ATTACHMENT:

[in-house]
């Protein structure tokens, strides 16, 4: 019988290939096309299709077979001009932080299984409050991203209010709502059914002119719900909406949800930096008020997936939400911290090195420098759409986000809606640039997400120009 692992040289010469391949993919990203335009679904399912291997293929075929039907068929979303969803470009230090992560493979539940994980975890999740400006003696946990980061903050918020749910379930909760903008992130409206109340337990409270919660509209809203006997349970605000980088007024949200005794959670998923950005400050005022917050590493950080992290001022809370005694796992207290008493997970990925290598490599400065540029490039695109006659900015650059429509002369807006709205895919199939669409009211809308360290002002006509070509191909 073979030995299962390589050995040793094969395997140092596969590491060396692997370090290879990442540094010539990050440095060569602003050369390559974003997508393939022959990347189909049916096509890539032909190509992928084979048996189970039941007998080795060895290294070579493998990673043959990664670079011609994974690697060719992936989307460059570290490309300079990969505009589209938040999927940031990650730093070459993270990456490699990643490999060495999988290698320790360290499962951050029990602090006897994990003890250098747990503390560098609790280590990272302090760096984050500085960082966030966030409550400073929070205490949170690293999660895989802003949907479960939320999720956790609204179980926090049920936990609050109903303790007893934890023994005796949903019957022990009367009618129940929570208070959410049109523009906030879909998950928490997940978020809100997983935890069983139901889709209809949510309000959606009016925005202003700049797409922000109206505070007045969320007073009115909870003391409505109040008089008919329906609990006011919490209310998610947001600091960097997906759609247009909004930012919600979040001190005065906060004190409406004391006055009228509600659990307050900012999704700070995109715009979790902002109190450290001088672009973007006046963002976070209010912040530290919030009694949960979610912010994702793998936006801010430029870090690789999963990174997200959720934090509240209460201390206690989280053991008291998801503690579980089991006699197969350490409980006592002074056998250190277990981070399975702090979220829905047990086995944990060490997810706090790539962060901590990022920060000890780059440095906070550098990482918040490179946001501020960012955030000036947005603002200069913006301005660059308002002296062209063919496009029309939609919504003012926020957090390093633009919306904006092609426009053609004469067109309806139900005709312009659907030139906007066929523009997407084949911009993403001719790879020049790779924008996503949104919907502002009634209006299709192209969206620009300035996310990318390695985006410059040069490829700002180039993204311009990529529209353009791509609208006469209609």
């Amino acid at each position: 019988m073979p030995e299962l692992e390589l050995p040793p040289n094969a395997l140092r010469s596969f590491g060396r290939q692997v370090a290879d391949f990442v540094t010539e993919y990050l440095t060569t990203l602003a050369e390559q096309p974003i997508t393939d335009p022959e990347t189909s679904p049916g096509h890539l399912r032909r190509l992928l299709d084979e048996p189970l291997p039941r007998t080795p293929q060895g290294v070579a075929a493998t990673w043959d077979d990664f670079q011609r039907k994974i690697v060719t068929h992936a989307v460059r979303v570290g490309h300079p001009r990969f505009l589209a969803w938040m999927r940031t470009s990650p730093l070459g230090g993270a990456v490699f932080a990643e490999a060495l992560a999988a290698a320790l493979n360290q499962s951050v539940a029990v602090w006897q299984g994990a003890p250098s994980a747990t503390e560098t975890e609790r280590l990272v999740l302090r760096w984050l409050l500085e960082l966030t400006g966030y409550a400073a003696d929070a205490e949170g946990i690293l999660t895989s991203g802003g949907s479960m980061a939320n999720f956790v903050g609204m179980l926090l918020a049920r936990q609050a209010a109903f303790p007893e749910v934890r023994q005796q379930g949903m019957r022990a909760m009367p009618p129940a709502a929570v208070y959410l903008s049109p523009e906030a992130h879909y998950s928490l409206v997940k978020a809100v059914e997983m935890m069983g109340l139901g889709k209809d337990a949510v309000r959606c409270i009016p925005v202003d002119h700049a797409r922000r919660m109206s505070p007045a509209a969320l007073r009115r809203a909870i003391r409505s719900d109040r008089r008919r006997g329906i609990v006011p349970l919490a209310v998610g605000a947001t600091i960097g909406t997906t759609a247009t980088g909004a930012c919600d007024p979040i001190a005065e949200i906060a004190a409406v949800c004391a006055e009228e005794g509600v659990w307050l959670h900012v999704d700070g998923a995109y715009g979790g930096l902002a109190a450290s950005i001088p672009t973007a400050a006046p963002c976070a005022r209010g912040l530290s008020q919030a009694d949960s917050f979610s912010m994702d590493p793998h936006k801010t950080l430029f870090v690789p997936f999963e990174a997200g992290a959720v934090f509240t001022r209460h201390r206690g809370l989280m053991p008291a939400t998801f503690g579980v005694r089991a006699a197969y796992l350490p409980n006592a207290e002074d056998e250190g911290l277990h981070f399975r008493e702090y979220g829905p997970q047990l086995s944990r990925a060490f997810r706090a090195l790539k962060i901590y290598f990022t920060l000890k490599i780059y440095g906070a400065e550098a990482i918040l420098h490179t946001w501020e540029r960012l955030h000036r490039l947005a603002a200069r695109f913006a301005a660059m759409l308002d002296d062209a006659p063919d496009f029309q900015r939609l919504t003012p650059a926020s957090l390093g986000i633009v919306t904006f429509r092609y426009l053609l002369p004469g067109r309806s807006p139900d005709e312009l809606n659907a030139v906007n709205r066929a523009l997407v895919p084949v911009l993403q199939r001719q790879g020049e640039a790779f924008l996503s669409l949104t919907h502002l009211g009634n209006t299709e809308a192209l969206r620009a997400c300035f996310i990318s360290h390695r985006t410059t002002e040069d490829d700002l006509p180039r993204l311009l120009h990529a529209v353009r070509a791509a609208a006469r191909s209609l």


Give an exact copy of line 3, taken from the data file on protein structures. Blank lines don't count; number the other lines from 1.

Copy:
């Amino acid at each position: 019988m073979p030995e299962l692992e390589l050995p040793p040289n094969a395997l140092r010469s596969f590491g060396r290939q692997v370090a290879d391949f990442v540094t010539e993919y990050l440095t060569t990203l602003a050369e390559q096309p974003i997508t393939d335009p022959e990347t189909s679904p049916g096509h890539l399912r032909r190509l992928l299709d084979e048996p189970l291997p039941r007998t080795p293929q060895g290294v070579a075929a493998t990673w043959d077979d990664f670079q011609r039907k994974i690697v060719t068929h992936a989307v460059r979303v570290g490309h300079p001009r990969f505009l589209a969803w938040m999927r940031t470009s990650p730093l070459g230090g993270a990456v490699f932080a990643e490999a060495l992560a999988a290698a320790l493979n360290q499962s951050v539940a029990v602090w006897q299984g994990a003890p250098s994980a747990t503390e560098t975890e609790r280590l990272v999740l302090r760096w984050l409050l500085e960082l966030t400006g966030y409550a400073a003696d929070a205490e949170g946990i690293l999660t895989s991203g802003g949907s479960m980061a939320n999720f956790v903050g609204m179980l926090l918020a049920r936990q609050a209010a109903f303790p007893e749910v934890r023994q005796q379930g949903m019957r022990a909760m009367p009618p129940a709502a929570v208070y959410l903008s049109p523009e906030a992130h879909y998950s928490l409206v997940k978020a809100v059914e997983m935890m069983g109340l139901g889709k209809d337990a949510v309000r959606c409270i009016p925005v202003d002119h700049a797409r922000r919660m109206s505070p007045a509209a969320l007073r009115r809203a909870i003391r409505s719900d109040r008089r008919r006997g329906i609990v006011p349970l919490a209310v998610g605000a947001t600091i960097g909406t997906t759609a247009t980088g909004a930012c919600d007024p979040i001190a005065e949200i906060a004190a409406v949800c004391a006055e009228e005794g509600v659990w307050l959670h900012v999704d700070g998923a995109y715009g979790g930096l902002a109190a450290s950005i001088p672009t973007a400050a006046p963002c976070a005022r209010g912040l530290s008020q919030a009694d949960s917050f979610s912010m994702d590493p793998h936006k801010t950080l430029f870090v690789p997936f999963e990174a997200g992290a959720v934090f509240t001022r209460h201390r206690g809370l989280m053991p008291a939400t998801f503690g579980v005694r089991a006699a197969y796992l350490p409980n006592a207290e002074d056998e250190g911290l277990h981070f399975r008493e702090y979220g829905p997970q047990l086995s944990r990925a060490f997810r706090a090195l790539k962060i901590y290598f990022t920060l000890k490599i780059y440095g906070a400065e550098a990482i918040l420098h490179t946001w501020e540029r960012l955030h000036r490039l947005a603002a200069r695109f913006a301005a660059m759409l308002d002296d062209a006659p063919d496009f029309q900015r939609l919504t003012p650059a926020s957090l390093g986000i633009v919306t904006f429509r092609y426009l053609l002369p004469g067109r309806s807006p139900d005709e312009l809606n659907a030139v906007n709205r066929a523009l997407v895919p084949v911009l993403q199939r001719q790879g020049e640039a790779f924008l996503s669409l949104t919907h502002l009211g009634n209006t299709e809308a192209l969206r620009a997400c300035f996310i990318s360290h390695r985006t410059t002002e040069d490829d700002l006509p180039r993204l311009l120009h990529a529209v353009r070509a791509a609208a006469r191909s209609l």